Cut‐offs, Knock‐ons and Welfare Payment Taper Changes: An Evaluation of the July 2000 Tax and Welfare Changes for Lone Mothers
Robert Gregory (),
Eva Klug and
Prem J. Thapa
The Economic Record, 2008, vol. 84, issue 266, 291-309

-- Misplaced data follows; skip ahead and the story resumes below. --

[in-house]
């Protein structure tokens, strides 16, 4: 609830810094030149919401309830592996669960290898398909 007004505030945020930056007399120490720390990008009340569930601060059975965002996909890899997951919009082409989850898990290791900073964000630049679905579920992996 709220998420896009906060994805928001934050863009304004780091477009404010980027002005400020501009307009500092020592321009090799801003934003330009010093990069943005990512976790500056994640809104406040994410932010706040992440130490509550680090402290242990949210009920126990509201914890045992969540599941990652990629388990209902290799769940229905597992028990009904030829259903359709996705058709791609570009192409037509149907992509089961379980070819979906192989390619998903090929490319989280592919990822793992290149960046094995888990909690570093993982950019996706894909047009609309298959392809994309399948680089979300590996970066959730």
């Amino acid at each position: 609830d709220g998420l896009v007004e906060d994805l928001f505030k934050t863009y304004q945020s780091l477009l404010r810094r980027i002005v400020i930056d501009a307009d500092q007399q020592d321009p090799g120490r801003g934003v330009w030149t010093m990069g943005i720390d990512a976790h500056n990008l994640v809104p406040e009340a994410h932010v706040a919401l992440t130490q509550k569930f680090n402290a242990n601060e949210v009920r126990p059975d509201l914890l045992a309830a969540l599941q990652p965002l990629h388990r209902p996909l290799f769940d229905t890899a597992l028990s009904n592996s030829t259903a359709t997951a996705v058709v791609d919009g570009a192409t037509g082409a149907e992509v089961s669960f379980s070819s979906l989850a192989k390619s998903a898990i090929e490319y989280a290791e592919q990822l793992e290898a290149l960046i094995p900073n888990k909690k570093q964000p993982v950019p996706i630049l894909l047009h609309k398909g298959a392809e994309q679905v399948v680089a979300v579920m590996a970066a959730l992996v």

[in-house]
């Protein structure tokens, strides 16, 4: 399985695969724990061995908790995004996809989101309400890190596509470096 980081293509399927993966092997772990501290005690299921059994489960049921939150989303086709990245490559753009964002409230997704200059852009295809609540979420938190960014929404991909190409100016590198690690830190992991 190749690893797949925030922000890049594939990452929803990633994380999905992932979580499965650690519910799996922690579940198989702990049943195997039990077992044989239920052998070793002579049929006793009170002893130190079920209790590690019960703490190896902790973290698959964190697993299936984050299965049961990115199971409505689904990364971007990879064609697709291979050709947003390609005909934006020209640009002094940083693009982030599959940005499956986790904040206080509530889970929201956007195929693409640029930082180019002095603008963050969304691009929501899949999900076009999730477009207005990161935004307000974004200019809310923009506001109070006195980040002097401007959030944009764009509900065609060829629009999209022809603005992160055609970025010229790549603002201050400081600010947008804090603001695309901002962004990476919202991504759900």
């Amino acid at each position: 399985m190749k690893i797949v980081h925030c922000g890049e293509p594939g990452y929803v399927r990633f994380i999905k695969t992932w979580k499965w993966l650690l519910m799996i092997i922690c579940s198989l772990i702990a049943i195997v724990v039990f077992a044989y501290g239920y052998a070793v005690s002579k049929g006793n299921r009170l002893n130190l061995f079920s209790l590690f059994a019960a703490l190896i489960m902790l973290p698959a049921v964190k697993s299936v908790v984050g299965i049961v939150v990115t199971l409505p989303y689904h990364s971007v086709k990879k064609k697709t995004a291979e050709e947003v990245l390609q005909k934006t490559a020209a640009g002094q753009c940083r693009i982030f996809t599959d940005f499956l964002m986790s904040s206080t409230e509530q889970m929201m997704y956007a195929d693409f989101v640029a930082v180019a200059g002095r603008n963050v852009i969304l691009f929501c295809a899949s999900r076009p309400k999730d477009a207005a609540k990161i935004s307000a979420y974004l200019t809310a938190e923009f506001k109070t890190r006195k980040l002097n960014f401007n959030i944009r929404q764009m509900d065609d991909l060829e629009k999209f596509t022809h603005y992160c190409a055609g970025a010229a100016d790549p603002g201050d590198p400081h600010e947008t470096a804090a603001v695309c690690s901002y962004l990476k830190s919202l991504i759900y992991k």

High welfare withdrawal rates generate high effective marginal tax rates and work disincentives; but reducing withdrawal rates extends welfare to the better‐off. We analyse pension taper reduction effects for lone mothers subject to the Australian tax and welfare reforms of July 2000. The changes in work incentives were trivial. Taper reductions extended income support and provided larger family payments to high income lone mothers previously excluded from welfare. Approximately 90 per cent of the better‐off group now made eligible for income support had a long history of welfare reliance. The taper reduction encouraged them to stay on welfare longer.
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